lördag 30 juni 2012

Tunisia-debate, My speech

I samband med debatten och rapporten om Tunisien i Europarådets Parlamentariska Församling. Ben Jaafar såväl närvande som avslutade debatten, höll jag ett inlägg. Se nedan, det talade ordet gäller. Vill understryka att vi inte får glömma att den gamla makten, från diktatorns Ben Alis tid till stor del finns kvar.

The challenges common to the whole region are the transition to democracy, economic development and the future of the younger generation. One of the greatest challenges in Tunisia is the new Constitution. Khelil Ezzaouia, Minister for Social Affairs and Member of the National Board of the Tunisian Ettakatol/FDTL Party, said that in one or two years Tunisia needs to have finalised how the process towards democracy is going to work. The Constitution must first be finalised and then it has to be voted in with a 2/3 majority.

 The Roadmap of Reforms that Tunisia has to follow contains four steps: 1) constitutional reform, 2) democratisation of electoral law, 3) a parliamentary commission to monitor elections, and 4) a law on political parties, in order to promote diversity. And as far as parliamentary elections are concerned, Tunisia is in a unique situation, since the Arab spring is generally considered to have originated in Tunisia, and the country is now regarded as (one of) the most progressive in the region. Since November 2011 a new press code has been in force in Tunisia.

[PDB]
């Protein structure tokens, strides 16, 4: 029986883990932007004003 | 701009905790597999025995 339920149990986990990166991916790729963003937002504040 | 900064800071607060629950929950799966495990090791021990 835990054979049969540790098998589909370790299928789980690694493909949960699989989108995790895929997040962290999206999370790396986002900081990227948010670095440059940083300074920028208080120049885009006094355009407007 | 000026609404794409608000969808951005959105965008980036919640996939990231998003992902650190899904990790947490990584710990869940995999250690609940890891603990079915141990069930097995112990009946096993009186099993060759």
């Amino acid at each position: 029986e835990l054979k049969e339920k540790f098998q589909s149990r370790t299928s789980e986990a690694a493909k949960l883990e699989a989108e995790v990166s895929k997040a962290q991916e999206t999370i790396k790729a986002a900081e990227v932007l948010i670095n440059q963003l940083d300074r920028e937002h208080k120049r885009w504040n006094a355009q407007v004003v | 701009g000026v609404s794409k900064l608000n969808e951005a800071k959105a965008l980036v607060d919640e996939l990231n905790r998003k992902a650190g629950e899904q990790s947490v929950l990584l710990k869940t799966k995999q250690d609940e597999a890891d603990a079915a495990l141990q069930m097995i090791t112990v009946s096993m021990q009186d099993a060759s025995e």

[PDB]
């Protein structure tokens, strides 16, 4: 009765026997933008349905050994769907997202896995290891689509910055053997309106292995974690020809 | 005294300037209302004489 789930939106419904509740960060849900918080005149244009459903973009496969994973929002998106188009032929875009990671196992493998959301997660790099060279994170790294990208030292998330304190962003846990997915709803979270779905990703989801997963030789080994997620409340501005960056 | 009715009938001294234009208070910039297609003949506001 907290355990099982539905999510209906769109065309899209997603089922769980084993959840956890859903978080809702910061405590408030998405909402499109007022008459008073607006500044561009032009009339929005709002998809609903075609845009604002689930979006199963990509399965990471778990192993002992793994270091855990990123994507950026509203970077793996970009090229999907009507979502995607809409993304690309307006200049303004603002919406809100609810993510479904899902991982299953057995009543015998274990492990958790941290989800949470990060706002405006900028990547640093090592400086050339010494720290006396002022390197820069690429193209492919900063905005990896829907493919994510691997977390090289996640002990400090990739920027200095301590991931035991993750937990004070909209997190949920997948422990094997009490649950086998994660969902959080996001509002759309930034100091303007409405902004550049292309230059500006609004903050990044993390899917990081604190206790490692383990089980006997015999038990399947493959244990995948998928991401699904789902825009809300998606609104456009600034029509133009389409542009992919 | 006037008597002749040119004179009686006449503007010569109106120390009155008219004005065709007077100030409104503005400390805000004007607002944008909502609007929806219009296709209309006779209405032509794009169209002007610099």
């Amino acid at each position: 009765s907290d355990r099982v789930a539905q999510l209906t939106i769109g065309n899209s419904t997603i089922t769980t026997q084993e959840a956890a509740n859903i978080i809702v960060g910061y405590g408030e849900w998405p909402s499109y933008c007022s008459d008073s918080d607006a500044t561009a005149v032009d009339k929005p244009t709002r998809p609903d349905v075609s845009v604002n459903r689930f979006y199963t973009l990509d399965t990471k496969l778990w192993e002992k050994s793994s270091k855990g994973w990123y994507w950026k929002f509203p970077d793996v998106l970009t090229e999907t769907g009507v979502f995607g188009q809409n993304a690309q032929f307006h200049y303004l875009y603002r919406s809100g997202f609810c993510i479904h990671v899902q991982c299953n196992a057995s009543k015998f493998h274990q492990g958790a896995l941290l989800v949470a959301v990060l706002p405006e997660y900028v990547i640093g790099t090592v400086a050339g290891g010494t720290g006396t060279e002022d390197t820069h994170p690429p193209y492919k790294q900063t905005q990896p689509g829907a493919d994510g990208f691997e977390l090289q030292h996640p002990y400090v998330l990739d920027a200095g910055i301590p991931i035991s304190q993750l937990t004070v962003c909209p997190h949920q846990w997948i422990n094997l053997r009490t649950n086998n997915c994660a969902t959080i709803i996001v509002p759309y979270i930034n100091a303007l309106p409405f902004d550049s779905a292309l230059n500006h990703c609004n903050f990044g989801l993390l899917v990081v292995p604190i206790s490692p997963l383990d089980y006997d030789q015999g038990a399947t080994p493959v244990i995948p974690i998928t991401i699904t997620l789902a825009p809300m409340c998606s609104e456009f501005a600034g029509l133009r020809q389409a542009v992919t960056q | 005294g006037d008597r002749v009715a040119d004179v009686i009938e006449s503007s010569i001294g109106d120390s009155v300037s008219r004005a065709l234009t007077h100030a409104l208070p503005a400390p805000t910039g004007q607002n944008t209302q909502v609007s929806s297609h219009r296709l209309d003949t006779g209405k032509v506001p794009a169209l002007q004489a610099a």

Even though the Islamists have said that “there is no place for Sharia in the Constitution”, other voices are also to be heard. Tunisia  needs to have an open dialogue on economic, political and social issues.

A challenge for the entire Arab world is “how to bring the social element in society more into line with the values of democracy and closer to secularity”. Salafism, or radical Islamism, is also one of the challenges facing Tunisia today, ,and ,we hope that “we can find ways to eradicate this”. There is also concern that developments in Tunisia can be influenced by the current unrest to the south of the country - a problem that we are sure to return to even though it is outside the geographical area covered by the Council of Europe.

Some of the conclusions in Tunis were that the Arab world still has a long way to go and the fight for human rights, peace and justice continues. Europe has to support this process and assist the region, particularly in view of the fact that there is a common interest from both sides. There are still many challenges that remain and although they might seem the same in each of the countries, they do differ.. Tunisia can serve as an example for the whole region. /CH